This is one of about two dozen Michigan railroad depots listed on the National Register of Historic Places. Such listings are made because of the architectural significance of the building. It was constructed for the Michigan Central’s branch line that extended north from Jackson to Lansing and then on to Saginaw and to its final terminal in Bay City. I do not know the architect’s name but the station is an excellent illustration of his or her talents. It was probably a man since few women became architects until recently.
It is a rectangular station with several traditional characteristics of such structures: the large eves that offered some protection to passengers and freight awaiting trains, the prominent roof and the large bay window facing the tracks where the agent could see arriving trains or inspect the freight trains that passed through without stopping. This is a one-and-one-half story station with a hipped roof originally in slate. It includes a hipped roof dormer over the entryway. The building was constructed of light brick accented by the judicious use of darker brick, frieze and corner quoins. The brick and stone work on this depot is among the most attractive you will find in a smaller-town depot in Michigan. Particularly appealing are the ways in which the windows and doors are surrounded by brick work. Several pairs of transomed windows were included in the design for this station, some of them using leaded glass. I have not been inside this building but I believe that oak was extensively used in the interior.
The Michigan Central Railroad was built west from the corner of Griswold and Fort in Detroit starting in February, 1838. After many financial travails, the link joined Detroit to Chicago in 1852. A great age of railroad building occurred in Michigan immediately after the Civil War. Most small towns wished to attract a railroad so that people could move there, and that local agricultural and manufactured products could reach markets across the state and nation. A group of investors began building the Jackson, Lansing and Saginaw Railroad north from Jackson in 1865. By December of that year, their line reached Mason and Lansing. In December, 1867, the railroad attained its northern terminus in Bay City. In 1873, the railroad was leased by the Michigan Central.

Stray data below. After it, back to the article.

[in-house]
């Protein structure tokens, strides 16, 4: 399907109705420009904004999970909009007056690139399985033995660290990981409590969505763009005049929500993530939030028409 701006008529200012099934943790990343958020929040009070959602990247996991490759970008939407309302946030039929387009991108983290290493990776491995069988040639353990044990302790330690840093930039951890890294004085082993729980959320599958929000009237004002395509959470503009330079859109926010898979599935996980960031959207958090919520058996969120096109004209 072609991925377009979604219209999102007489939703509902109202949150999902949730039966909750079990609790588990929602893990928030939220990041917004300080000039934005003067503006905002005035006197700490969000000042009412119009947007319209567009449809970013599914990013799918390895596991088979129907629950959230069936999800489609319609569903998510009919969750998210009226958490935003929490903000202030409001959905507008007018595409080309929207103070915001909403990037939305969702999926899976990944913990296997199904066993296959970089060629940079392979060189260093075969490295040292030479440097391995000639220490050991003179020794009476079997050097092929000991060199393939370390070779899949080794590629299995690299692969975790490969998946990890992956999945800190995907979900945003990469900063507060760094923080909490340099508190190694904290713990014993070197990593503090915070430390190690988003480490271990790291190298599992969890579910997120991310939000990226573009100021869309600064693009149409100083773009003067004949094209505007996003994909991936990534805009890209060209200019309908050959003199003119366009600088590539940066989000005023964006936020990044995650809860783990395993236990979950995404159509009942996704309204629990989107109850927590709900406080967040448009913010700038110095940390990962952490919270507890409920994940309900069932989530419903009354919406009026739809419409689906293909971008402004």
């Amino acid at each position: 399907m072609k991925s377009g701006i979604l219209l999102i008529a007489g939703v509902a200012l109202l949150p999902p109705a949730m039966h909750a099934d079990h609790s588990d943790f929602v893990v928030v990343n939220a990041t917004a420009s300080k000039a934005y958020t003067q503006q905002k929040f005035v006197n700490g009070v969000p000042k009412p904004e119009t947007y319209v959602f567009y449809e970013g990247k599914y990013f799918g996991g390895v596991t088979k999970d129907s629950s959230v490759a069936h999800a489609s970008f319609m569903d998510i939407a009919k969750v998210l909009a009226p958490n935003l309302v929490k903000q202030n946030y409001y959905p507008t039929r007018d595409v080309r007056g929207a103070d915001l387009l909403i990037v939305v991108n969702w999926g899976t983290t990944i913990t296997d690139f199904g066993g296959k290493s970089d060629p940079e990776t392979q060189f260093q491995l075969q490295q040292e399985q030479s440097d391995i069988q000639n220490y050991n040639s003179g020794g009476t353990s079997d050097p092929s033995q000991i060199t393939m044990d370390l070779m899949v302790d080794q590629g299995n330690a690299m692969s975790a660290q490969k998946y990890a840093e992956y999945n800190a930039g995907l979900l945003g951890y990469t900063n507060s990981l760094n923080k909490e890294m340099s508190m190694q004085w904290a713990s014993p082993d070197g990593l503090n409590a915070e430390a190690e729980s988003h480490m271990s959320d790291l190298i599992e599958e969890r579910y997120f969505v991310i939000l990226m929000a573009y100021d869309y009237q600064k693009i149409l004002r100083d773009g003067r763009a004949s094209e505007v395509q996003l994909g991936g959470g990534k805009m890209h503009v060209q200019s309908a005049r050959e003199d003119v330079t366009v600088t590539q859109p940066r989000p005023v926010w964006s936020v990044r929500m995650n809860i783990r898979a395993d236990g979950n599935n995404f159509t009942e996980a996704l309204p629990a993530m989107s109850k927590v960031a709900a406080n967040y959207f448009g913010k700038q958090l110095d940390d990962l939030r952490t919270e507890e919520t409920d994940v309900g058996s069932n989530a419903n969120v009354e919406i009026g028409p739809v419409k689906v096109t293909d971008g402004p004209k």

The railroad last stopped passenger trains at this depot in the 1930s. By 1945, I think they ceased all use of this depot. In 1979, it was refurbished to serve as an ice cream parlor, and in 2012, is the home of the Mason Diner Restaurant.
The depot in Leslie—nine miles to the south along the same rail line—is very similar to the Mason depot but is not listed on any historic register. I wonder if the architect designed the Mason structure first and then replicated his design when he won the commission for the Leslie depot. Freight trains still pass by this attractive building. The Michigan Central Railroad became part of the New York Central Railroad in 1929, a corporation that later became Penn-Central and then Conrail and then Norfolk Southern. In 2010, this line from Jackson to Lansing was sold by the Norfolk Southern and became the Jackson and Lansing Railroad, a subsidiary of the Adrian and Blissfield Railroad, a firm with headquarters in Westland.
Mason, Michigan is most well known for being the home of Malcolm Little during several of his teen years, the man who is now better known as Malcolm X. His family lived in Lansing. After his father was killed in a street car accident and his mother, because of her depression, was incarcerated in a state hospital in Kalamazoo for mentally impaired persons, Malcolm was left in care of two older sisters. Quite quickly, child welfare officials in Lansing understood that this was not an ideal arrangement. In 1939, they assigned Malcolm Little to Ingham County Juvenile Home in Mason run by a family who befriended him—the Swerlins. He attended Mason’s junior high school and excelled in what for him was a new environment—virtually all white class mates. He was elected class president in his second semester and ranked near the top of his class academically. I believe that he attended Mason public schools for upwards of three years and consistently excelled academically. After completing eighth grade in Mason, he moved to Boston to be with relatives. Shortly thereafter, he took a job in the dining cars of the New York, New Haven and Hartford Railroad. I suspect that employment was not at all related to the time he may have spent at the Mason depot pictured above.
Architect: Unknown to me
Architectural style: Craftsmen
Date of opening: February, 1902
Use in 2012: Mason Depot Diner Restaurant
Ingham County Registry of Historic Sites: Listed
Michigan Registry of Historic Sites: P23, 421
National Registry of Historic Places: Listed June 6, 1985
Photograph: Ren Farley; June 6, 2012
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